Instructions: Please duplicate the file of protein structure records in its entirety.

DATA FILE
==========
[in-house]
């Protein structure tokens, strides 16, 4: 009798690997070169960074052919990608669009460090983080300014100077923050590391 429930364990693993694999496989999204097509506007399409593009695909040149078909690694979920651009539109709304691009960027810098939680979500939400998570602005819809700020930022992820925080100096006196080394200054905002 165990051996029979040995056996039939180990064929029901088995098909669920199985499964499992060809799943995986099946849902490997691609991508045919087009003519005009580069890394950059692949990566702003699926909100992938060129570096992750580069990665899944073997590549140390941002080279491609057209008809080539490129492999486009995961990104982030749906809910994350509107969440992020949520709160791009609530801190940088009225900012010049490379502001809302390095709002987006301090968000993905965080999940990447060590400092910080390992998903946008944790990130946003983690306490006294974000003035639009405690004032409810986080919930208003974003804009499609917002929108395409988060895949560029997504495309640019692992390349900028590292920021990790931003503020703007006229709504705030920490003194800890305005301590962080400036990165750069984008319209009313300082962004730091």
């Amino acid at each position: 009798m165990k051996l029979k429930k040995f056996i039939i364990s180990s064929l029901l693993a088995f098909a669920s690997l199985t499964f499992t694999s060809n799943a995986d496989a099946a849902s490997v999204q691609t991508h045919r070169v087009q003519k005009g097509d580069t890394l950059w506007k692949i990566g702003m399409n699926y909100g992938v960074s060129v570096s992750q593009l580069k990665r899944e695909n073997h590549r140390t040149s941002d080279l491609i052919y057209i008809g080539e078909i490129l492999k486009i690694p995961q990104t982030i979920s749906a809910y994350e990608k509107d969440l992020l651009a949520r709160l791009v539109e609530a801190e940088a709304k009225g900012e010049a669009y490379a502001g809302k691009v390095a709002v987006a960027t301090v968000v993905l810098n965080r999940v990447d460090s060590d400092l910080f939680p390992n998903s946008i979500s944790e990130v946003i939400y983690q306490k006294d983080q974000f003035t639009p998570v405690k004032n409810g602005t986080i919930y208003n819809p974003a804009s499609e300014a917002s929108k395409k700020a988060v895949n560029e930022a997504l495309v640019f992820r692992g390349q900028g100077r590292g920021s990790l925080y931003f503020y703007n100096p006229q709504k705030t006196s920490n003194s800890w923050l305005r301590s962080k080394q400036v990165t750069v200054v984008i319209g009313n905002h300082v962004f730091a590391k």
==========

[in-house]
């Protein structure tokens, strides 16, 4: 009798690997070169960074052919990608669009460090983080300014100077923050590391 429930364990693993694999496989999204097509506007399409593009695909040149078909690694979920651009539109709304691009960027810098939680979500939400998570602005819809700020930022992820925080100096006196080394200054905002 165990051996029979040995056996039939180990064929029901088995098909669920199985499964499992060809799943995986099946849902490997691609991508045919087009003519005009580069890394950059692949990566702003699926909100992938060129570096992750580069990665899944073997590549140390941002080279491609057209008809080539490129492999486009995961990104982030749906809910994350509107969440992020949520709160791009609530801190940088009225900012010049490379502001809302390095709002987006301090968000993905965080999940990447060590400092910080390992998903946008944790990130946003983690306490006294974000003035639009405690004032409810986080919930208003974003804009499609917002929108395409988060895949560029997504495309640019692992390349900028590292920021990790931003503020703007006229709504705030920490003194800890305005301590962080400036990165750069984008319209009313300082962004730091």
């Amino acid at each position: 009798m165990k051996l029979k429930k040995f056996i039939i364990s180990s064929l029901l693993a088995f098909a669920s690997l199985t499964f499992t694999s060809n799943a995986d496989a099946a849902s490997v999204q691609t991508h045919r070169v087009q003519k005009g097509d580069t890394l950059w506007k692949i990566g702003m399409n699926y909100g992938v960074s060129v570096s992750q593009l580069k990665r899944e695909n073997h590549r140390t040149s941002d080279l491609i052919y057209i008809g080539e078909i490129l492999k486009i690694p995961q990104t982030i979920s749906a809910y994350e990608k509107d969440l992020l651009a949520r709160l791009v539109e609530a801190e940088a709304k009225g900012e010049a669009y490379a502001g809302k691009v390095a709002v987006a960027t301090v968000v993905l810098n965080r999940v990447d460090s060590d400092l910080f939680p390992n998903s946008i979500s944790e990130v946003i939400y983690q306490k006294d983080q974000f003035t639009p998570v405690k004032n409810g602005t986080i919930y208003n819809p974003a804009s499609e300014a917002s929108k395409k700020a988060v895949n560029e930022a997504l495309v640019f992820r692992g390349q900028g100077r590292g920021s990790l925080y931003f503020y703007n100096p006229q709504k705030t006196s920490n003194s800890w923050l305005r301590s962080k080394q400036v990165t750069v200054v984008i319209g009313n905002h300082v962004f730091a590391k």